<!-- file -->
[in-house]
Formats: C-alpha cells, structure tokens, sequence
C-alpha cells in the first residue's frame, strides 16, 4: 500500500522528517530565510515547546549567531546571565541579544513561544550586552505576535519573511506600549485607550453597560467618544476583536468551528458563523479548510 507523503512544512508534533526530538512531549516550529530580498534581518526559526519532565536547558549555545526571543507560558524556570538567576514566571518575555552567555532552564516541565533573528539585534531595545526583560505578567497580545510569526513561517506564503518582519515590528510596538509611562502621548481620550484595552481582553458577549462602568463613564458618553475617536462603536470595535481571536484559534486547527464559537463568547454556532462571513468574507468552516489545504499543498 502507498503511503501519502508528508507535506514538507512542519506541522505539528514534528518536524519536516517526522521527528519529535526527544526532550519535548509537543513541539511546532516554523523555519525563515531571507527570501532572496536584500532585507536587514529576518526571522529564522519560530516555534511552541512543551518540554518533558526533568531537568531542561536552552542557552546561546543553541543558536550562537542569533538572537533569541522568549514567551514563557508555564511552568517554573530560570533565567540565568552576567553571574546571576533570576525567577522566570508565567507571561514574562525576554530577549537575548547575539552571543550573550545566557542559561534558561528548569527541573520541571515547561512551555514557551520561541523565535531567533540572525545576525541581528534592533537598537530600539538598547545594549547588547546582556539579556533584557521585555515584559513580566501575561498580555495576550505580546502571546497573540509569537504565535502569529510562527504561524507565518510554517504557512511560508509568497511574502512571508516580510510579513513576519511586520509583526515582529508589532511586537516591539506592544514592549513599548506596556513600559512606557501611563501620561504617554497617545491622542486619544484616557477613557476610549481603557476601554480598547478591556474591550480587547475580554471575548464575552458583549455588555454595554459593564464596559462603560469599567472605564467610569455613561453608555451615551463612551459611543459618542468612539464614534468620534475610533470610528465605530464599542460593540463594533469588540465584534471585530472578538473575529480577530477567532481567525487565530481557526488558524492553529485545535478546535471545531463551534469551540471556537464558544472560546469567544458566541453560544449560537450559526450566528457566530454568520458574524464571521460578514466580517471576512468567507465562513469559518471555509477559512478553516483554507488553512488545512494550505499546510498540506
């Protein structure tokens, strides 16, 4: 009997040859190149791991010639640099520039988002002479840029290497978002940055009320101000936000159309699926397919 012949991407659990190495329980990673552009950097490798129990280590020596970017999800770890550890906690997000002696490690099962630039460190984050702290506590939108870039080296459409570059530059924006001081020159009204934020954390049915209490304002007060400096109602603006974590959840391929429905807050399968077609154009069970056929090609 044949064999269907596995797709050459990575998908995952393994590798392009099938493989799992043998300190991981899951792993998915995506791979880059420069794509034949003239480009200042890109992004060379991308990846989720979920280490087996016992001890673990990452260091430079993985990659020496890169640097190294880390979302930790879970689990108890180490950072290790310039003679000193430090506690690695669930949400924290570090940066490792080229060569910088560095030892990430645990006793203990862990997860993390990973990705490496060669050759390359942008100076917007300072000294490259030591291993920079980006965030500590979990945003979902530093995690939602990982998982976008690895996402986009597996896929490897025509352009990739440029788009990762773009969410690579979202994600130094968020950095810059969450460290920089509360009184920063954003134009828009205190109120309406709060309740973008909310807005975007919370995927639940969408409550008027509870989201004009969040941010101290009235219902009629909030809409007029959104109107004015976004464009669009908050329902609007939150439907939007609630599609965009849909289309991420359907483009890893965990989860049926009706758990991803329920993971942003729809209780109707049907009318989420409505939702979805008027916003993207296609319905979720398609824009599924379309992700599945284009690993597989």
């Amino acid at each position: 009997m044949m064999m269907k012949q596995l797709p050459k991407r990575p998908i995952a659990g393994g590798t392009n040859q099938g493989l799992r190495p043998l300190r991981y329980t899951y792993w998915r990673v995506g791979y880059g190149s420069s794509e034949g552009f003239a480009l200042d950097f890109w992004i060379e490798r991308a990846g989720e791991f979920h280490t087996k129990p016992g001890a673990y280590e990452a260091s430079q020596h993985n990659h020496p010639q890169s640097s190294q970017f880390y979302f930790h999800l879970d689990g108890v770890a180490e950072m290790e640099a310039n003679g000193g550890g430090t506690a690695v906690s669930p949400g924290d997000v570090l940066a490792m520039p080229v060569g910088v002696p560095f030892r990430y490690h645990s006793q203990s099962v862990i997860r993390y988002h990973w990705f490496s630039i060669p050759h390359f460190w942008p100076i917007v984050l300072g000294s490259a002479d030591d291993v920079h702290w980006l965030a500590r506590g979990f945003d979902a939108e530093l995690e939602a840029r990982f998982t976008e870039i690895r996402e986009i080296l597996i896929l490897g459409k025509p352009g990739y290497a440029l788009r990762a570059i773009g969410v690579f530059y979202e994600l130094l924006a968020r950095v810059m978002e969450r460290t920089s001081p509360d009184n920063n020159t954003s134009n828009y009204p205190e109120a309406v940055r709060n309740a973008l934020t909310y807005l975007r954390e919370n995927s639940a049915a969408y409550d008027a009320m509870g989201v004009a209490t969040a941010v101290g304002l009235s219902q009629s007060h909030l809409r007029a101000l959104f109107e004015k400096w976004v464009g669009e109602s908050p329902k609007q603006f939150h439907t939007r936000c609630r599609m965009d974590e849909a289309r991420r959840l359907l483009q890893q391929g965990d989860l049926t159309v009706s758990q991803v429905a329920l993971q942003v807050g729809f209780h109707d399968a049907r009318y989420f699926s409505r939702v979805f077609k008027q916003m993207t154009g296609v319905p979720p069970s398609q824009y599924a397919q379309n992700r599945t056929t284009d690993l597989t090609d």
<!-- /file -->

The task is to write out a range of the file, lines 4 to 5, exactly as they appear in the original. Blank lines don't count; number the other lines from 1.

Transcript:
């Protein structure tokens, strides 16, 4: 009997040859190149791991010639640099520039988002002479840029290497978002940055009320101000936000159309699926397919 012949991407659990190495329980990673552009950097490798129990280590020596970017999800770890550890906690997000002696490690099962630039460190984050702290506590939108870039080296459409570059530059924006001081020159009204934020954390049915209490304002007060400096109602603006974590959840391929429905807050399968077609154009069970056929090609 044949064999269907596995797709050459990575998908995952393994590798392009099938493989799992043998300190991981899951792993998915995506791979880059420069794509034949003239480009200042890109992004060379991308990846989720979920280490087996016992001890673990990452260091430079993985990659020496890169640097190294880390979302930790879970689990108890180490950072290790310039003679000193430090506690690695669930949400924290570090940066490792080229060569910088560095030892990430645990006793203990862990997860993390990973990705490496060669050759390359942008100076917007300072000294490259030591291993920079980006965030500590979990945003979902530093995690939602990982998982976008690895996402986009597996896929490897025509352009990739440029788009990762773009969410690579979202994600130094968020950095810059969450460290920089509360009184920063954003134009828009205190109120309406709060309740973008909310807005975007919370995927639940969408409550008027509870989201004009969040941010101290009235219902009629909030809409007029959104109107004015976004464009669009908050329902609007939150439907939007609630599609965009849909289309991420359907483009890893965990989860049926009706758990991803329920993971942003729809209780109707049907009318989420409505939702979805008027916003993207296609319905979720398609824009599924379309992700599945284009690993597989």
């Amino acid at each position: 009997m044949m064999m269907k012949q596995l797709p050459k991407r990575p998908i995952a659990g393994g590798t392009n040859q099938g493989l799992r190495p043998l300190r991981y329980t899951y792993w998915r990673v995506g791979y880059g190149s420069s794509e034949g552009f003239a480009l200042d950097f890109w992004i060379e490798r991308a990846g989720e791991f979920h280490t087996k129990p016992g001890a673990y280590e990452a260091s430079q020596h993985n990659h020496p010639q890169s640097s190294q970017f880390y979302f930790h999800l879970d689990g108890v770890a180490e950072m290790e640099a310039n003679g000193g550890g430090t506690a690695v906690s669930p949400g924290d997000v570090l940066a490792m520039p080229v060569g910088v002696p560095f030892r990430y490690h645990s006793q203990s099962v862990i997860r993390y988002h990973w990705f490496s630039i060669p050759h390359f460190w942008p100076i917007v984050l300072g000294s490259a002479d030591d291993v920079h702290w980006l965030a500590r506590g979990f945003d979902a939108e530093l995690e939602a840029r990982f998982t976008e870039i690895r996402e986009i080296l597996i896929l490897g459409k025509p352009g990739y290497a440029l788009r990762a570059i773009g969410v690579f530059y979202e994600l130094l924006a968020r950095v810059m978002e969450r460290t920089s001081p509360d009184n920063n020159t954003s134009n828009y009204p205190e109120a309406v940055r709060n309740a973008l934020t909310y807005l975007r954390e919370n995927s639940a049915a969408y409550d008027a009320m509870g989201v004009a209490t969040a941010v101290g304002l009235s219902q009629s007060h909030l809409r007029a101000l959104f109107e004015k400096w976004v464009g669009e109602s908050p329902k609007q603006f939150h439907t939007r936000c609630r599609m965009d974590e849909a289309r991420r959840l359907l483009q890893q391929g965990d989860l049926t159309v009706s758990q991803v429905a329920l993971q942003v807050g729809f209780h109707d399968a049907r009318y989420f699926s409505r939702v979805f077609k008027q916003m993207t154009g296609v319905p979720p069970s398609q824009y599924a397919q379309n992700r599945t056929t284009d690993l597989t090609d």